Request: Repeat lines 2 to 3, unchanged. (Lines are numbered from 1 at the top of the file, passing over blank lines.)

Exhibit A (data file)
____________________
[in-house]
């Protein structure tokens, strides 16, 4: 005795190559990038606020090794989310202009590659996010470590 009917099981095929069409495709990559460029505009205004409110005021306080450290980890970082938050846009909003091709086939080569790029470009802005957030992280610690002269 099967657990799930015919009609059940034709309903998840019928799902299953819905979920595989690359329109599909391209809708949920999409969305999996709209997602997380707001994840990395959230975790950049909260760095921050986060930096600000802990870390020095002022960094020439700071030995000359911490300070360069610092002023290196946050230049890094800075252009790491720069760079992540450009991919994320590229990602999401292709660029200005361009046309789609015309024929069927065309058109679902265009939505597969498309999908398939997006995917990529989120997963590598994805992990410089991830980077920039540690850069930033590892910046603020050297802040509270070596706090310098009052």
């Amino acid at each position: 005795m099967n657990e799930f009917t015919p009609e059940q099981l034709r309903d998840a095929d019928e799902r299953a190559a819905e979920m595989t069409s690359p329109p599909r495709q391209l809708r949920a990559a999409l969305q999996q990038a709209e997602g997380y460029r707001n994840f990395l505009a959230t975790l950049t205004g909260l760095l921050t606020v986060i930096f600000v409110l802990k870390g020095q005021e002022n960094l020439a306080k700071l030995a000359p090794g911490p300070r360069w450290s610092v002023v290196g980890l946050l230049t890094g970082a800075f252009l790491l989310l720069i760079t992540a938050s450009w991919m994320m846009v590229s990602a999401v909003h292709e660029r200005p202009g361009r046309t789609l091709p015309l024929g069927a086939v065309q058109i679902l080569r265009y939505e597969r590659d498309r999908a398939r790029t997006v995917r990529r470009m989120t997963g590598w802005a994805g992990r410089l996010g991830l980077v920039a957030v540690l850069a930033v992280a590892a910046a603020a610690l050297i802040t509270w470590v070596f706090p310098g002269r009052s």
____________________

């Protein structure tokens, strides 16, 4: 005795190559990038606020090794989310202009590659996010470590 009917099981095929069409495709990559460029505009205004409110005021306080450290980890970082938050846009909003091709086939080569790029470009802005957030992280610690002269 099967657990799930015919009609059940034709309903998840019928799902299953819905979920595989690359329109599909391209809708949920999409969305999996709209997602997380707001994840990395959230975790950049909260760095921050986060930096600000802990870390020095002022960094020439700071030995000359911490300070360069610092002023290196946050230049890094800075252009790491720069760079992540450009991919994320590229990602999401292709660029200005361009046309789609015309024929069927065309058109679902265009939505597969498309999908398939997006995917990529989120997963590598994805992990410089991830980077920039540690850069930033590892910046603020050297802040509270070596706090310098009052």
């Amino acid at each position: 005795m099967n657990e799930f009917t015919p009609e059940q099981l034709r309903d998840a095929d019928e799902r299953a190559a819905e979920m595989t069409s690359p329109p599909r495709q391209l809708r949920a990559a999409l969305q999996q990038a709209e997602g997380y460029r707001n994840f990395l505009a959230t975790l950049t205004g909260l760095l921050t606020v986060i930096f600000v409110l802990k870390g020095q005021e002022n960094l020439a306080k700071l030995a000359p090794g911490p300070r360069w450290s610092v002023v290196g980890l946050l230049t890094g970082a800075f252009l790491l989310l720069i760079t992540a938050s450009w991919m994320m846009v590229s990602a999401v909003h292709e660029r200005p202009g361009r046309t789609l091709p015309l024929g069927a086939v065309q058109i679902l080569r265009y939505e597969r590659d498309r999908a398939r790029t997006v995917r990529r470009m989120t997963g590598w802005a994805g992990r410089l996010g991830l980077v920039a957030v540690l850069a930033v992280a590892a910046a603020a610690l050297i802040t509270w470590v070596f706090p310098g002269r009052s």